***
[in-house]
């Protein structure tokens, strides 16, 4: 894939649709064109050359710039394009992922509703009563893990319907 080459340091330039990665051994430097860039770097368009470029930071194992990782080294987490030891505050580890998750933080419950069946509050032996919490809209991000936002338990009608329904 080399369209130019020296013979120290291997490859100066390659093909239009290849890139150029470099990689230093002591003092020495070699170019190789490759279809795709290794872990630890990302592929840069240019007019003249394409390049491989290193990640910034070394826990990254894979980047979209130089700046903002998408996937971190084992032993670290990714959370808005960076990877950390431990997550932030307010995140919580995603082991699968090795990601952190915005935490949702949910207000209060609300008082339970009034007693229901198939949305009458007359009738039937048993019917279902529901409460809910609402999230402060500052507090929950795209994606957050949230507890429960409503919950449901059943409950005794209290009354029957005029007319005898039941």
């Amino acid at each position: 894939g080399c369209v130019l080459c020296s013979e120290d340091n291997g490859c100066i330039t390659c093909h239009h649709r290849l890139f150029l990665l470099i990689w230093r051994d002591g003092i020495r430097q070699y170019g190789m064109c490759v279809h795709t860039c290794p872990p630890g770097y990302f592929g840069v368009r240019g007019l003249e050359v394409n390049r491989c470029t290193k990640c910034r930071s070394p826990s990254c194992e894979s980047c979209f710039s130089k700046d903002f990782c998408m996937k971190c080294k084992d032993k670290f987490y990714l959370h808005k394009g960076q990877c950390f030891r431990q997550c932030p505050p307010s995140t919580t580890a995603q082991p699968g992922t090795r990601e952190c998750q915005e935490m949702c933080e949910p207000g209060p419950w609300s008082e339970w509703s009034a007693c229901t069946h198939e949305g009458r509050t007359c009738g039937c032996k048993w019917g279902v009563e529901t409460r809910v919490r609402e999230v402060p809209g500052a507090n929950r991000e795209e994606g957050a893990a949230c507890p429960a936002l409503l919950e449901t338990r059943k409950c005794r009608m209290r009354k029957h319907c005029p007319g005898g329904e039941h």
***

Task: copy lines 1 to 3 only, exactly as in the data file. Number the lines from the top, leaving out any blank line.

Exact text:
[in-house]
């Protein structure tokens, strides 16, 4: 894939649709064109050359710039394009992922509703009563893990319907 080459340091330039990665051994430097860039770097368009470029930071194992990782080294987490030891505050580890998750933080419950069946509050032996919490809209991000936002338990009608329904 080399369209130019020296013979120290291997490859100066390659093909239009290849890139150029470099990689230093002591003092020495070699170019190789490759279809795709290794872990630890990302592929840069240019007019003249394409390049491989290193990640910034070394826990990254894979980047979209130089700046903002998408996937971190084992032993670290990714959370808005960076990877950390431990997550932030307010995140919580995603082991699968090795990601952190915005935490949702949910207000209060609300008082339970009034007693229901198939949305009458007359009738039937048993019917279902529901409460809910609402999230402060500052507090929950795209994606957050949230507890429960409503919950449901059943409950005794209290009354029957005029007319005898039941």
């Amino acid at each position: 894939g080399c369209v130019l080459c020296s013979e120290d340091n291997g490859c100066i330039t390659c093909h239009h649709r290849l890139f150029l990665l470099i990689w230093r051994d002591g003092i020495r430097q070699y170019g190789m064109c490759v279809h795709t860039c290794p872990p630890g770097y990302f592929g840069v368009r240019g007019l003249e050359v394409n390049r491989c470029t290193k990640c910034r930071s070394p826990s990254c194992e894979s980047c979209f710039s130089k700046d903002f990782c998408m996937k971190c080294k084992d032993k670290f987490y990714l959370h808005k394009g960076q990877c950390f030891r431990q997550c932030p505050p307010s995140t919580t580890a995603q082991p699968g992922t090795r990601e952190c998750q915005e935490m949702c933080e949910p207000g209060p419950w609300s008082e339970w509703s009034a007693c229901t069946h198939e949305g009458r509050t007359c009738g039937c032996k048993w019917g279902v009563e529901t409460r809910v919490r609402e999230v402060p809209g500052a507090n929950r991000e795209e994606g957050a893990a949230c507890p429960a936002l409503l919950e449901t338990r059943k409950c005794r009608m209290r009354k029957h319907c005029p007319g005898g329904e039941h």